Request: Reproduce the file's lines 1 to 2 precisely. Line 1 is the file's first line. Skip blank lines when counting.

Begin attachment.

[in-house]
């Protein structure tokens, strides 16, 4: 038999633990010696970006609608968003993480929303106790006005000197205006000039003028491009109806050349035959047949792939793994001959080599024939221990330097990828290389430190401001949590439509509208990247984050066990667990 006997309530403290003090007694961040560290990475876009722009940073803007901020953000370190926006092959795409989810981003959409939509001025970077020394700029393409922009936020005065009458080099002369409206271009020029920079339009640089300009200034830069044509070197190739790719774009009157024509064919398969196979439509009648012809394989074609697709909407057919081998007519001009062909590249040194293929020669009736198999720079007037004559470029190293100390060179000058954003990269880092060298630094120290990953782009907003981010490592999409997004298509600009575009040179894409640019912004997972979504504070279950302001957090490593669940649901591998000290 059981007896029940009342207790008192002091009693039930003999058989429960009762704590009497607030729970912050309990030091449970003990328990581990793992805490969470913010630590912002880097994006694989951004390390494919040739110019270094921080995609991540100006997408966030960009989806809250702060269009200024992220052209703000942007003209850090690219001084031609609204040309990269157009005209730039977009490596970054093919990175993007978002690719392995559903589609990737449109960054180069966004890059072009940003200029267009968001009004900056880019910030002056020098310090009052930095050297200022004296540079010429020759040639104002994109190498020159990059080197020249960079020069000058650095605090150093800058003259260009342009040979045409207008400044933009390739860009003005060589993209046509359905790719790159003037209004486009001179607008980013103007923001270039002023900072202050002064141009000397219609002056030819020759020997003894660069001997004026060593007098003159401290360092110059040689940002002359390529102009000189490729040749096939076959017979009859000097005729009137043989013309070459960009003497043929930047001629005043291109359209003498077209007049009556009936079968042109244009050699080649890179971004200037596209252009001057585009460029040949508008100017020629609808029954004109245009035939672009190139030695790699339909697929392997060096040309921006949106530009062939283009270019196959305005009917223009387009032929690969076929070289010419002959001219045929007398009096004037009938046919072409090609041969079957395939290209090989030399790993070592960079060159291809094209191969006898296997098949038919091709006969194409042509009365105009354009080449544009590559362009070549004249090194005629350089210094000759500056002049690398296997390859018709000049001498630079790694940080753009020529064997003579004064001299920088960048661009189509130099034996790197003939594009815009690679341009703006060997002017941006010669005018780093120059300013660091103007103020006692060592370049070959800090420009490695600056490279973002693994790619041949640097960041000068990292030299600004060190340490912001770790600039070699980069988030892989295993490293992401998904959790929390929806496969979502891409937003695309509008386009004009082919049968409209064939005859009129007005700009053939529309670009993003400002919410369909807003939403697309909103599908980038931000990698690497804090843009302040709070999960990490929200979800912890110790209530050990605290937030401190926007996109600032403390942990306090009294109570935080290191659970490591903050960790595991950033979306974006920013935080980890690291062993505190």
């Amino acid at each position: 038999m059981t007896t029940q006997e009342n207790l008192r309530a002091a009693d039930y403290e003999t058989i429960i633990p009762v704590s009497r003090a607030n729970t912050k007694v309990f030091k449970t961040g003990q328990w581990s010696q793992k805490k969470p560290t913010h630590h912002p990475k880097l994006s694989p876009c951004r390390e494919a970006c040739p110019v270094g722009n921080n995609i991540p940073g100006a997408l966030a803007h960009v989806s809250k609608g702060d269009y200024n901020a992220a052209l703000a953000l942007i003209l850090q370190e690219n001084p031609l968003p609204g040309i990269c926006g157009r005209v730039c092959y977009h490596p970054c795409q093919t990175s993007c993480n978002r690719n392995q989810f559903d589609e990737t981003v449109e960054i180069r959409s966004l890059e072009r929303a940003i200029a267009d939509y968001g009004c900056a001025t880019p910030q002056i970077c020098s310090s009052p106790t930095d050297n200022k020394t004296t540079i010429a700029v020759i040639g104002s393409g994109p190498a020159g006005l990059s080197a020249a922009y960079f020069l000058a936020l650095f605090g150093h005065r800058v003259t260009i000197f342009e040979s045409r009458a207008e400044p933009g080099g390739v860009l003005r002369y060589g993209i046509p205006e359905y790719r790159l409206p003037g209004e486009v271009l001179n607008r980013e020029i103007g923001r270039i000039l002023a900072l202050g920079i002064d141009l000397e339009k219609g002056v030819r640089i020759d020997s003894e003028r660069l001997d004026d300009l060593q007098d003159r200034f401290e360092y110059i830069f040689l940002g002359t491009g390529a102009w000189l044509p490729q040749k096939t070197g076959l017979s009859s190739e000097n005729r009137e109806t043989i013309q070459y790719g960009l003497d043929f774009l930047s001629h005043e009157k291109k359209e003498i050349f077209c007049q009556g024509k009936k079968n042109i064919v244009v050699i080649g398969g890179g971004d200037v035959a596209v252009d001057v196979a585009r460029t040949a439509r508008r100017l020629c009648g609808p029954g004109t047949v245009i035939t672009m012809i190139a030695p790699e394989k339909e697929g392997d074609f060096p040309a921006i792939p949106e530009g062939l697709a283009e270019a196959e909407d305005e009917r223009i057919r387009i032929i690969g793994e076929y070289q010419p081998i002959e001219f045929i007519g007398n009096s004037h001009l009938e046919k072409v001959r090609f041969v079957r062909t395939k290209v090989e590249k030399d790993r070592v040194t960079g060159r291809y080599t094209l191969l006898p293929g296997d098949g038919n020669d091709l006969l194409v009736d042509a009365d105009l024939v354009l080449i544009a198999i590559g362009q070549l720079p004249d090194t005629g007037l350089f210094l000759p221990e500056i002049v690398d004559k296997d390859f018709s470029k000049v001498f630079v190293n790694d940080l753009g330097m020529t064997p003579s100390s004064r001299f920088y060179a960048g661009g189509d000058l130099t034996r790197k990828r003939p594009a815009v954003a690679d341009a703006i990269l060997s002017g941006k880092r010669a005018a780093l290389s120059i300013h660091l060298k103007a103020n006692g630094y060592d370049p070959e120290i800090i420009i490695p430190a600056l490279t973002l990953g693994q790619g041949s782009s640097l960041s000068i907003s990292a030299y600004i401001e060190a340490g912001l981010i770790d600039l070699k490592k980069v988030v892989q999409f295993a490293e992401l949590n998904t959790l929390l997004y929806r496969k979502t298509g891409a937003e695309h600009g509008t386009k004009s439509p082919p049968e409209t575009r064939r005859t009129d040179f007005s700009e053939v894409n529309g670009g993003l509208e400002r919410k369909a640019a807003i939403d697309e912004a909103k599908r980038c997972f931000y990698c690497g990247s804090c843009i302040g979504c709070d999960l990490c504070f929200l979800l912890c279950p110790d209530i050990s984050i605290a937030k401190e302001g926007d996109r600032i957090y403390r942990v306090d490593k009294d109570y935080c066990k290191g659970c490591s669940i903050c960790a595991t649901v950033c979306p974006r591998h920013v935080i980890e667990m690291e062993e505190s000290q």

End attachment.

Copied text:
[in-house]
């Protein structure tokens, strides 16, 4: 038999633990010696970006609608968003993480929303106790006005000197205006000039003028491009109806050349035959047949792939793994001959080599024939221990330097990828290389430190401001949590439509509208990247984050066990667990 006997309530403290003090007694961040560290990475876009722009940073803007901020953000370190926006092959795409989810981003959409939509001025970077020394700029393409922009936020005065009458080099002369409206271009020029920079339009640089300009200034830069044509070197190739790719774009009157024509064919398969196979439509009648012809394989074609697709909407057919081998007519001009062909590249040194293929020669009736198999720079007037004559470029190293100390060179000058954003990269880092060298630094120290990953782009907003981010490592999409997004298509600009575009040179894409640019912004997972979504504070279950302001957090490593669940649901591998000290 059981007896029940009342207790008192002091009693039930003999058989429960009762704590009497607030729970912050309990030091449970003990328990581990793992805490969470913010630590912002880097994006694989951004390390494919040739110019270094921080995609991540100006997408966030960009989806809250702060269009200024992220052209703000942007003209850090690219001084031609609204040309990269157009005209730039977009490596970054093919990175993007978002690719392995559903589609990737449109960054180069966004890059072009940003200029267009968001009004900056880019910030002056020098310090009052930095050297200022004296540079010429020759040639104002994109190498020159990059080197020249960079020069000058650095605090150093800058003259260009342009040979045409207008400044933009390739860009003005060589993209046509359905790719790159003037209004486009001179607008980013103007923001270039002023900072202050002064141009000397219609002056030819020759020997003894660069001997004026060593007098003159401290360092110059040689940002002359390529102009000189490729040749096939076959017979009859000097005729009137043989013309070459960009003497043929930047001629005043291109359209003498077209007049009556009936079968042109244009050699080649890179971004200037596209252009001057585009460029040949508008100017020629609808029954004109245009035939672009190139030695790699339909697929392997060096040309921006949106530009062939283009270019196959305005009917223009387009032929690969076929070289010419002959001219045929007398009096004037009938046919072409090609041969079957395939290209090989030399790993070592960079060159291809094209191969006898296997098949038919091709006969194409042509009365105009354009080449544009590559362009070549004249090194005629350089210094000759500056002049690398296997390859018709000049001498630079790694940080753009020529064997003579004064001299920088960048661009189509130099034996790197003939594009815009690679341009703006060997002017941006010669005018780093120059300013660091103007103020006692060592370049070959800090420009490695600056490279973002693994790619041949640097960041000068990292030299600004060190340490912001770790600039070699980069988030892989295993490293992401998904959790929390929806496969979502891409937003695309509008386009004009082919049968409209064939005859009129007005700009053939529309670009993003400002919410369909807003939403697309909103599908980038931000990698690497804090843009302040709070999960990490929200979800912890110790209530050990605290937030401190926007996109600032403390942990306090009294109570935080290191659970490591903050960790595991950033979306974006920013935080980890690291062993505190």